Here is one of the plants in fruit. Some of the others won't be ripe for another month or more. Next year....

But alas, the storm came.

A couple of the poles decided that it might be easier to become a lean-to. We went out between storms and took the mallet to them. It is standing once more, but I need to think about this for a bit. Obviously this requires more planning. Or maybe an actual outlay of money.

Let's not talk about this anymore.

They'll be fine until tomorrow, and then I can devote more attention to a bigger and better plan.

Instead, let's move on to some of the plants that look like marijuana here on the property.

The first one is a plant that my mother planted. I don't have a clue what it is. At first, I thought it was a variety of elderberry. There is one with leaves that are cut like this, but as the summer wore on last year, there were no frothy blooms. In late July or August, it started to put out beautiful hibiscus-like flowers in the deepest of reds. There were only a few flowers and only one bloomed at a time, each for just a day or two. In winter, it dies back completely, leaving only a single tawny stalk. The new growth ignores that stalk, and sends out new ones.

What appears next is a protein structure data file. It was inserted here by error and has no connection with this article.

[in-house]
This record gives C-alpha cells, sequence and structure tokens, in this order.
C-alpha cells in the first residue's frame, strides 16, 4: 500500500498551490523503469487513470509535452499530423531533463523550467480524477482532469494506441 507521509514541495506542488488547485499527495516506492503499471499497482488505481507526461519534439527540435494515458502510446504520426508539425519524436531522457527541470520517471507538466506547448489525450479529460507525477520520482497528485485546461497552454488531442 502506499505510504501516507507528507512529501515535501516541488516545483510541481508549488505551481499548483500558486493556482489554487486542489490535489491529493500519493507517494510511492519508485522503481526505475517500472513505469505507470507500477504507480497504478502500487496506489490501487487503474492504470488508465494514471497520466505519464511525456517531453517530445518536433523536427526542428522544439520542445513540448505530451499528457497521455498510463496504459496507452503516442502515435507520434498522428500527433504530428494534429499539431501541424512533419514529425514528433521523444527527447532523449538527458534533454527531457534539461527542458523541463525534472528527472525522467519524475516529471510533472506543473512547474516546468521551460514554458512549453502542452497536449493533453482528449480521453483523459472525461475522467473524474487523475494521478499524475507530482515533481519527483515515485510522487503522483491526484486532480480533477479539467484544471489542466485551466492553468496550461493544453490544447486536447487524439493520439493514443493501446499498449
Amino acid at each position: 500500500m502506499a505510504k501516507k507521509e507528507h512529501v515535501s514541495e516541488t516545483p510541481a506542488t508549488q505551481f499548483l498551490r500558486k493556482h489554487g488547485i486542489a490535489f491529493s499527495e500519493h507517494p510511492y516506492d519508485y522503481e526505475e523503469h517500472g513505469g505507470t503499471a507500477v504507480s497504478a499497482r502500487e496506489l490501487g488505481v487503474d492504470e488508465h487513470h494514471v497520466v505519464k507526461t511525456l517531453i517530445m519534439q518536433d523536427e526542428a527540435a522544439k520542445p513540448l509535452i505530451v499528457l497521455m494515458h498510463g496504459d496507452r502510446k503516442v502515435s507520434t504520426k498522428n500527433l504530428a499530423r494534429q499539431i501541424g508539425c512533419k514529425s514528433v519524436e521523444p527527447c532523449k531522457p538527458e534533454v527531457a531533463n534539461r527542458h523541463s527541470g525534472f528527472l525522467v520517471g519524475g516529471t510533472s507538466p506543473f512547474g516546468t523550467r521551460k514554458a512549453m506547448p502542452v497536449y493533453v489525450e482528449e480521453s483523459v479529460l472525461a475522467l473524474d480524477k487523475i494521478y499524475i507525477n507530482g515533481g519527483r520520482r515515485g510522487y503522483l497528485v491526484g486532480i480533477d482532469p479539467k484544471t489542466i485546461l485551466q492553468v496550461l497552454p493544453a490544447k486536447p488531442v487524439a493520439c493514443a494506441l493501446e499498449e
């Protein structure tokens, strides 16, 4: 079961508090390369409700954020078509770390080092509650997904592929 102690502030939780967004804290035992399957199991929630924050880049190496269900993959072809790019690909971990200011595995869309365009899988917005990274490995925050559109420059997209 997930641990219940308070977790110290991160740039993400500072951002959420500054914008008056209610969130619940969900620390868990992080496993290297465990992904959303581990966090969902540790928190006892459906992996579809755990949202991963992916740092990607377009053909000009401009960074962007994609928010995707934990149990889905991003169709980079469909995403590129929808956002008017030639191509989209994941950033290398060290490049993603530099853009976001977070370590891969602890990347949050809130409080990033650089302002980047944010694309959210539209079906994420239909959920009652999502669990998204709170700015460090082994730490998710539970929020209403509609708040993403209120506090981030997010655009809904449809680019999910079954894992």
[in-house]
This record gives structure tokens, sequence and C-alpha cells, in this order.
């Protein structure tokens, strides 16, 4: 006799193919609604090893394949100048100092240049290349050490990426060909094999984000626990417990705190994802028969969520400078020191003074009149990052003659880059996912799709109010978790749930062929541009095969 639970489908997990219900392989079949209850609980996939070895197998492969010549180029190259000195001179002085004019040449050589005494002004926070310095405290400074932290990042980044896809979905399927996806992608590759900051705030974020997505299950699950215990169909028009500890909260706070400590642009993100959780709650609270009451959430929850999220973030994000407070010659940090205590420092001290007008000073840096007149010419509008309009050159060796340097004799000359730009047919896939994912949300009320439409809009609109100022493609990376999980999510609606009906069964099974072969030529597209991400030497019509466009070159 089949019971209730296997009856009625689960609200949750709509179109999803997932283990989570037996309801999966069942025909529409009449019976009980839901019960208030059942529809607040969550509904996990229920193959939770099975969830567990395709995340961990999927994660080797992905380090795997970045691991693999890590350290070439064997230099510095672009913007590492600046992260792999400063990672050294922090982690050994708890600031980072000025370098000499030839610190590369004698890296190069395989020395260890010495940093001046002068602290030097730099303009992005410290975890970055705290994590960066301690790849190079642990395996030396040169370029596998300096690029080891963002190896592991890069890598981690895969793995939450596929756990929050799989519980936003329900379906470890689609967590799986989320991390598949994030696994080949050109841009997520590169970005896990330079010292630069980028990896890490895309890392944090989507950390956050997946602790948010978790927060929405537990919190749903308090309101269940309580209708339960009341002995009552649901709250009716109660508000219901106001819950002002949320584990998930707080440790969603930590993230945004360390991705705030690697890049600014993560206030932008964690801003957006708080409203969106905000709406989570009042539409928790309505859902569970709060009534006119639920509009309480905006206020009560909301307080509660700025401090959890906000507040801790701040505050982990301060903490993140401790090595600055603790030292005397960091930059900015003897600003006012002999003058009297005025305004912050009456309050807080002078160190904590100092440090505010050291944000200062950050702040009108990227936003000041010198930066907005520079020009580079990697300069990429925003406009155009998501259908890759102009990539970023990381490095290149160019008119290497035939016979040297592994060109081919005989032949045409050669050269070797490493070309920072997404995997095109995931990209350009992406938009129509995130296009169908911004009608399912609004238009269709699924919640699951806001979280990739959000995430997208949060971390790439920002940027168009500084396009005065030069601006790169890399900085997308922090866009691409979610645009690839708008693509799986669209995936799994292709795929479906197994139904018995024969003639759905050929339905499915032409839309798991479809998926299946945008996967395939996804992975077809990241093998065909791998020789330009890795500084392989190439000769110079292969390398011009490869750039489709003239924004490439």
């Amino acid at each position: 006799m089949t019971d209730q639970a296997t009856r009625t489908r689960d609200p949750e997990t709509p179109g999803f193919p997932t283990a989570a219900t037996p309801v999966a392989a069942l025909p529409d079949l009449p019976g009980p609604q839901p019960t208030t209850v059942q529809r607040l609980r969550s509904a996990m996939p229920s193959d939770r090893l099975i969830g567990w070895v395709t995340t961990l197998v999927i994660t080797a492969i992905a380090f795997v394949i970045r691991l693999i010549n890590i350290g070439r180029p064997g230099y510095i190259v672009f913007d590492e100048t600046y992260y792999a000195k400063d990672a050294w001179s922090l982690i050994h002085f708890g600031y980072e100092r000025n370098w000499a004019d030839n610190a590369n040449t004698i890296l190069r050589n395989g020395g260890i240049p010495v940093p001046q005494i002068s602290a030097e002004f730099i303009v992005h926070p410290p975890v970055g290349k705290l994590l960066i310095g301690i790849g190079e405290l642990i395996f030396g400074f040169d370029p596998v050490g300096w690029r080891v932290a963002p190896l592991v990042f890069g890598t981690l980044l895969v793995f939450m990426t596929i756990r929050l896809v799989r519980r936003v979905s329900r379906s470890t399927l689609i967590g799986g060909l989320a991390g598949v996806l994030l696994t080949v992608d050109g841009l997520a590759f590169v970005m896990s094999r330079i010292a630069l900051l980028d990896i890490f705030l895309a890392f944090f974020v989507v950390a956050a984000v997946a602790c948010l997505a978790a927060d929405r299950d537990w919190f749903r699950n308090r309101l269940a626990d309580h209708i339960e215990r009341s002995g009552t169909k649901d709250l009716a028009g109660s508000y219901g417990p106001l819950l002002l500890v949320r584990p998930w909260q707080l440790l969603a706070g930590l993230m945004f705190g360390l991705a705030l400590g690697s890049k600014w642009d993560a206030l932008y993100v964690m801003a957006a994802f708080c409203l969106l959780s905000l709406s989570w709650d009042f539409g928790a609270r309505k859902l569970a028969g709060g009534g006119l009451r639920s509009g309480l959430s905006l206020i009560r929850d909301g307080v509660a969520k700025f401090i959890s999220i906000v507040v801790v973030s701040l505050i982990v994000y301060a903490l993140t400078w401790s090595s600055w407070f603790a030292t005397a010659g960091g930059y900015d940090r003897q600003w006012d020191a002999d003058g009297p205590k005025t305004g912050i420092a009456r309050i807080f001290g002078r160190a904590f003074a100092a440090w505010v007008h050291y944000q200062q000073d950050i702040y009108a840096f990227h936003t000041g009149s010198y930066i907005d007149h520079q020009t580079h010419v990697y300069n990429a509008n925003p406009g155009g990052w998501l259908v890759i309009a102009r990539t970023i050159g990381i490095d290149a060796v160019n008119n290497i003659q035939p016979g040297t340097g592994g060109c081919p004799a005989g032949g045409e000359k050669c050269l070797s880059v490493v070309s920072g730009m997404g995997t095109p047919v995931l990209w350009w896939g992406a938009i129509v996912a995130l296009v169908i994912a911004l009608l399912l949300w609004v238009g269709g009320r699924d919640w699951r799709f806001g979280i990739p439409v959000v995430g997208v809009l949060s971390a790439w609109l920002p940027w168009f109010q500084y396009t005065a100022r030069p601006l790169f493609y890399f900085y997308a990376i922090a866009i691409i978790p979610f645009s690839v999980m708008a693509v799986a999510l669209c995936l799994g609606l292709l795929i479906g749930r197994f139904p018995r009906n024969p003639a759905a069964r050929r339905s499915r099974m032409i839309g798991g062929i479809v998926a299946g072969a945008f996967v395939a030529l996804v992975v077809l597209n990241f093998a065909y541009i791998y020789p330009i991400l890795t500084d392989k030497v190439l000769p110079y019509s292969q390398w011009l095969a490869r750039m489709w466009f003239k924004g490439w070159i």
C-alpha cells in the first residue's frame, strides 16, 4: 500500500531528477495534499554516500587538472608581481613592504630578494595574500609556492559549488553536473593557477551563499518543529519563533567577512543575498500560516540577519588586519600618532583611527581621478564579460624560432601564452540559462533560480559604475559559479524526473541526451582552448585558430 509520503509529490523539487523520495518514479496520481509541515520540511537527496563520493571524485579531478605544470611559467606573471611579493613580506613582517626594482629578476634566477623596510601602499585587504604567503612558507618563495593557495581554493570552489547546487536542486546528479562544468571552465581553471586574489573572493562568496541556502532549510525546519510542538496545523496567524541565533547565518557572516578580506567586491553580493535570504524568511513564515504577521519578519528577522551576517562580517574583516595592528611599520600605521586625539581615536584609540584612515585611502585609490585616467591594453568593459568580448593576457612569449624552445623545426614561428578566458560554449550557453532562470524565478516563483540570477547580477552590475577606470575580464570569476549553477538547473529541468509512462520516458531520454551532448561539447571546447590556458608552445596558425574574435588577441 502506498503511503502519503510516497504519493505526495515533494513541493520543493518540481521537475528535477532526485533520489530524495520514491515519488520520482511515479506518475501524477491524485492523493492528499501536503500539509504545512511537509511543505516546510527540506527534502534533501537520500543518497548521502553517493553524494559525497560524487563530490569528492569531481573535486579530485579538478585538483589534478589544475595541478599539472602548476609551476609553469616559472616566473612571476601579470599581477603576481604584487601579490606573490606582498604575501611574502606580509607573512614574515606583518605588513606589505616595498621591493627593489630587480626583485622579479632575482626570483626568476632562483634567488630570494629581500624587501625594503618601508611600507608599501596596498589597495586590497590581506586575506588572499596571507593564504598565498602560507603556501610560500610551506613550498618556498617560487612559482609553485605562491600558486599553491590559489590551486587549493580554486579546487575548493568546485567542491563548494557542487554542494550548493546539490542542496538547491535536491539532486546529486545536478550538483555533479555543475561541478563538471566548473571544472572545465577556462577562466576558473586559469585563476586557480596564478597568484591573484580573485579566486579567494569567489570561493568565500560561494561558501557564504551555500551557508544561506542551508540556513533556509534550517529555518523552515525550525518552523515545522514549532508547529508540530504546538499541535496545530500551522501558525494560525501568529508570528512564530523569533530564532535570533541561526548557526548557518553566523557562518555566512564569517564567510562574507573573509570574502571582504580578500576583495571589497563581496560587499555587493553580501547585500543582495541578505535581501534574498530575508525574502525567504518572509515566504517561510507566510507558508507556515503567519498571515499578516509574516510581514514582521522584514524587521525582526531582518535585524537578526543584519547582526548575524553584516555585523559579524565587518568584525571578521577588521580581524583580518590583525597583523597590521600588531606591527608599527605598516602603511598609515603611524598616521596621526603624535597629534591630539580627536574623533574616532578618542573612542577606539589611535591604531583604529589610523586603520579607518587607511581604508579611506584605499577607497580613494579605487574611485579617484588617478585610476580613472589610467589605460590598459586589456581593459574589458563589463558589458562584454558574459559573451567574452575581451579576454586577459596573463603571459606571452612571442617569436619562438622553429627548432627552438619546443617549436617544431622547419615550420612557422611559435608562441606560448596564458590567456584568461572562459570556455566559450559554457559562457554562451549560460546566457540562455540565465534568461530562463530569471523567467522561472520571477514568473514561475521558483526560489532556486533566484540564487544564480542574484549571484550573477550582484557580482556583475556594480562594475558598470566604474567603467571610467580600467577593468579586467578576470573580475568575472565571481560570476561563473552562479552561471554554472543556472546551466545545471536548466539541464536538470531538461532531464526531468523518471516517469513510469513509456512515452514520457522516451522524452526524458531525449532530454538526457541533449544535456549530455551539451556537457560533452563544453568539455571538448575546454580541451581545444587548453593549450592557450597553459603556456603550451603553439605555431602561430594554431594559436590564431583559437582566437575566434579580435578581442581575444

Next we have the lovely little vitex tree-to-be. There is a second, larger vitex in the front yard, but neither is large enough to blossom this year. The leaves of these also made my daughter giggle, because they too resemble Marijuana leaves. This little beauty took forever to leaf out this spring, and I was just about to give up on it, thinking it had died. It went into the ground in late October last year, and had been an indoor potted plant that outgrew it's welcome at a friend's house. It has such a lush, beautiful growth habit, I'm happy it made it through its first winter. That bodes well for future winters.